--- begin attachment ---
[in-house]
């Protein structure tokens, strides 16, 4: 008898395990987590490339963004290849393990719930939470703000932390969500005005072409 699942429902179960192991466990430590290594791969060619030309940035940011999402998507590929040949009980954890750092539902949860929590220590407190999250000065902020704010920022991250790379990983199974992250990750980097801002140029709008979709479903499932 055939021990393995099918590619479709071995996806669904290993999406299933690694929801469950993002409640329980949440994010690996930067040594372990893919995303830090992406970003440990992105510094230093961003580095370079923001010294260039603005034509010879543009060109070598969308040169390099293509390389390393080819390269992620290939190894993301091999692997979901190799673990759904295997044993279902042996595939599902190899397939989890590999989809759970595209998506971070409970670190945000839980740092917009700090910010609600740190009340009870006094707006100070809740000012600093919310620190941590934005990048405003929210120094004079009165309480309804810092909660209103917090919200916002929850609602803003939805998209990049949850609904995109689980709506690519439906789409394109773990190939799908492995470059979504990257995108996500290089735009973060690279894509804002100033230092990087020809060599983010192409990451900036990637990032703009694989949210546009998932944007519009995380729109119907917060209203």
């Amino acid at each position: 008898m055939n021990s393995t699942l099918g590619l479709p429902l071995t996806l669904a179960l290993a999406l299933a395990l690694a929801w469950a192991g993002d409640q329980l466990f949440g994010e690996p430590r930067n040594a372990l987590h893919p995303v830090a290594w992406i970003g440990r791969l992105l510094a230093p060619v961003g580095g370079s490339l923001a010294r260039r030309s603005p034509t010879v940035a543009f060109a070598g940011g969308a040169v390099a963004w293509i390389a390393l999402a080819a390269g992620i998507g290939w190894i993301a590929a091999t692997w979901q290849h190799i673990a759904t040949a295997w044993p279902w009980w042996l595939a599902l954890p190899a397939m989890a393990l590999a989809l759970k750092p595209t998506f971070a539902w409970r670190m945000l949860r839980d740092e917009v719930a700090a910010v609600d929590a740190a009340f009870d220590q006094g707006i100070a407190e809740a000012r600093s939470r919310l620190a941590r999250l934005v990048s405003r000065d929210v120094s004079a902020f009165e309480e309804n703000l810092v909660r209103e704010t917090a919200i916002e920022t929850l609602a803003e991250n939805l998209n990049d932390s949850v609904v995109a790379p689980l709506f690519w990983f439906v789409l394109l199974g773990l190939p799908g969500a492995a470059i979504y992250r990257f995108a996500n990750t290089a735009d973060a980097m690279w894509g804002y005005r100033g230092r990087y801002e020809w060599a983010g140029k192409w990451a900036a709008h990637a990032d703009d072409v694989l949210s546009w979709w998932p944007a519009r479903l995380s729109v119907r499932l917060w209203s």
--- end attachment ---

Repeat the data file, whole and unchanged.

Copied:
[in-house]
């Protein structure tokens, strides 16, 4: 008898395990987590490339963004290849393990719930939470703000932390969500005005072409 699942429902179960192991466990430590290594791969060619030309940035940011999402998507590929040949009980954890750092539902949860929590220590407190999250000065902020704010920022991250790379990983199974992250990750980097801002140029709008979709479903499932 055939021990393995099918590619479709071995996806669904290993999406299933690694929801469950993002409640329980949440994010690996930067040594372990893919995303830090992406970003440990992105510094230093961003580095370079923001010294260039603005034509010879543009060109070598969308040169390099293509390389390393080819390269992620290939190894993301091999692997979901190799673990759904295997044993279902042996595939599902190899397939989890590999989809759970595209998506971070409970670190945000839980740092917009700090910010609600740190009340009870006094707006100070809740000012600093919310620190941590934005990048405003929210120094004079009165309480309804810092909660209103917090919200916002929850609602803003939805998209990049949850609904995109689980709506690519439906789409394109773990190939799908492995470059979504990257995108996500290089735009973060690279894509804002100033230092990087020809060599983010192409990451900036990637990032703009694989949210546009998932944007519009995380729109119907917060209203």
């Amino acid at each position: 008898m055939n021990s393995t699942l099918g590619l479709p429902l071995t996806l669904a179960l290993a999406l299933a395990l690694a929801w469950a192991g993002d409640q329980l466990f949440g994010e690996p430590r930067n040594a372990l987590h893919p995303v830090a290594w992406i970003g440990r791969l992105l510094a230093p060619v961003g580095g370079s490339l923001a010294r260039r030309s603005p034509t010879v940035a543009f060109a070598g940011g969308a040169v390099a963004w293509i390389a390393l999402a080819a390269g992620i998507g290939w190894i993301a590929a091999t692997w979901q290849h190799i673990a759904t040949a295997w044993p279902w009980w042996l595939a599902l954890p190899a397939m989890a393990l590999a989809l759970k750092p595209t998506f971070a539902w409970r670190m945000l949860r839980d740092e917009v719930a700090a910010v609600d929590a740190a009340f009870d220590q006094g707006i100070a407190e809740a000012r600093s939470r919310l620190a941590r999250l934005v990048s405003r000065d929210v120094s004079a902020f009165e309480e309804n703000l810092v909660r209103e704010t917090a919200i916002e920022t929850l609602a803003e991250n939805l998209n990049d932390s949850v609904v995109a790379p689980l709506f690519w990983f439906v789409l394109l199974g773990l190939p799908g969500a492995a470059i979504y992250r990257f995108a996500n990750t290089a735009d973060a980097m690279w894509g804002y005005r100033g230092r990087y801002e020809w060599a983010g140029k192409w990451a900036a709008h990637a990032d703009d072409v694989l949210s546009w979709w998932p944007a519009r479903l995380s729109v119907r499932l917060w209203s």